UK sets out new Bovine TB control strategy, but faces criticism from NFU

The UK government's next phase of bovine TB control focuses on developing a TB vaccine for cattle, increasing badger vaccination and will end intensive badger culls after 2022, but the National Farmers Union says that the measures could undo the UK's hard-won progress on bovine TB.
calendar icon 31 May 2021
clock icon 4 minute read

Work to develop a vaccine for cattle and to vaccinate badgers is underway as new measures to eradicate bovine tuberculosis (bTB) in England by 2038 have been announced by the Environment Secretary George Eustice.

A five-year badger vaccination programme in East Sussex has been awarded £2.27 million to enable farmers to deploy vaccinations over an area of 250 square kilometres. The results of this trial will help inform the government on how to deploy future vaccination schemes at scale across England, halting the culling of this protected species.

The licensing of new intensive badger culls, which have effectively helped reduce bTB rates by half in certain areas, will cease after 2022.

In addition, existing cull licenses could be cut short after two years, down from five years, where supported by sufficient scientific evidence, and there will be no option for them to be renewed. The Government will develop a monitoring system to track the badger population and disease levels to help tackle the disease, with the findings being routinely published on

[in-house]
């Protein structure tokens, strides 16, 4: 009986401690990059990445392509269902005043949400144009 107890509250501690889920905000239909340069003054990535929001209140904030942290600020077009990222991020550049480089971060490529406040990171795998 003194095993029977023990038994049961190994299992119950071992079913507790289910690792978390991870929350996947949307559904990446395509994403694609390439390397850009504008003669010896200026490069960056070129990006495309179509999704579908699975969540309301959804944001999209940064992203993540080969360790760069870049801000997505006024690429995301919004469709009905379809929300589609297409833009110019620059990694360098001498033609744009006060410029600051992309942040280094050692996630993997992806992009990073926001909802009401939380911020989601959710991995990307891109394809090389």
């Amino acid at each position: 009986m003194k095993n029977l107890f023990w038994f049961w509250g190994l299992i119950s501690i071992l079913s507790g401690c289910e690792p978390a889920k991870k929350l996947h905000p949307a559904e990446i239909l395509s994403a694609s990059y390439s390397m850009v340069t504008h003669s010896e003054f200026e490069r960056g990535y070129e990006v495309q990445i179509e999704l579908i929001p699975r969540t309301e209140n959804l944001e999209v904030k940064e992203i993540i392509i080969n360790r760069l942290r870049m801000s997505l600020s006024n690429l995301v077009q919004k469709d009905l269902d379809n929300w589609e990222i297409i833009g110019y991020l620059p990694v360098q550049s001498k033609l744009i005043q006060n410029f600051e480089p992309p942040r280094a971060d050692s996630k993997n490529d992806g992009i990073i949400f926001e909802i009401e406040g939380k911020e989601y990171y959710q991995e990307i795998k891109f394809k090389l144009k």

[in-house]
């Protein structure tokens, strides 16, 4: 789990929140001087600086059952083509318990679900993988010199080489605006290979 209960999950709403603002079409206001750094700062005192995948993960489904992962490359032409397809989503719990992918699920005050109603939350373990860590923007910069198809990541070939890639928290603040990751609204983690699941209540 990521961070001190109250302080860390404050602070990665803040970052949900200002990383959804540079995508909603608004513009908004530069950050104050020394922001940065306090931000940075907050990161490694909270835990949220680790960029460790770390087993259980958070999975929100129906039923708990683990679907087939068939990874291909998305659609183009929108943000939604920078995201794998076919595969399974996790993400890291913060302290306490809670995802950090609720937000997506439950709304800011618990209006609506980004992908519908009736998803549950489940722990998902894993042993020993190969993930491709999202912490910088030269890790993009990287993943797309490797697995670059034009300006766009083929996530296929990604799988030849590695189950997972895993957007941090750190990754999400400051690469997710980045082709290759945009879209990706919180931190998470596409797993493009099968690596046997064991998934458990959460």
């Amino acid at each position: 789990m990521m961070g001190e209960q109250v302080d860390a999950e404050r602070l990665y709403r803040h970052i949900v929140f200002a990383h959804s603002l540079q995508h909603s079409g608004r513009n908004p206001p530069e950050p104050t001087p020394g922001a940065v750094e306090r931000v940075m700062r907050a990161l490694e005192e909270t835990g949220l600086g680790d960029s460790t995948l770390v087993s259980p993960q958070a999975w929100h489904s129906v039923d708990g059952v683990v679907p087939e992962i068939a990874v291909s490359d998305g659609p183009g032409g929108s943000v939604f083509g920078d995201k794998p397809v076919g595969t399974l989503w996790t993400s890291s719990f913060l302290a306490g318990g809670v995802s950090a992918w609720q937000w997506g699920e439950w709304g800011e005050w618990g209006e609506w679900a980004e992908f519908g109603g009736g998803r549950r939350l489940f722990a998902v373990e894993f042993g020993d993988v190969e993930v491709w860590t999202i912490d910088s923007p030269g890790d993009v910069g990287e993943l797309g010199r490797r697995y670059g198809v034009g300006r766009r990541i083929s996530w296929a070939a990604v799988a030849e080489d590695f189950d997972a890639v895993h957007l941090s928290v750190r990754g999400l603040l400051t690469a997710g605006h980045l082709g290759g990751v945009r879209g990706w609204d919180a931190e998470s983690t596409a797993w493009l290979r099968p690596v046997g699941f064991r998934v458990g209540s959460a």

Last year, the Government announced that bTB cattle vaccination trials in England and Wales had been given the green light, as a result of ground-breaking research by government scientists. These trials are expected to commence in June and, if successful, the project will remain on track to enable the deployment of a cattle bTB vaccine by 2025.

Environment Secretary George Eustice said:

"Bovine TB is one of the most difficult and intractable animal health challenges that the UK faces today, causing considerable trauma for farmers and costing taxpayers over £100 million every year.

The badger cull has led to a significant reduction in the disease but no one wants to continue the cull of a protected species indefinitely. That is why we are now building on this progress by accelerating other elements of our strategy, including cattle vaccination and improved testing so that we can eradicate this insidious disease and start to phase out badger culling as soon as possible."

Following the consultation, the Government has also announced new services to support farmers in improving biosecurity standards on farms across England. A new bTB Advisory Service will offer bespoke advice to livestock keepers about the practical and cost-effective measures they can take to build herd resilience, including those outlined in the TB biosecurity five point plan.

Under the new plans, Defra will also expand its surveillance programme to test cattle for the disease every six months throughout the High Risk Area. Affected herd owners will shortly receive a letter confirming the additional testing will begin from 1 January 2022.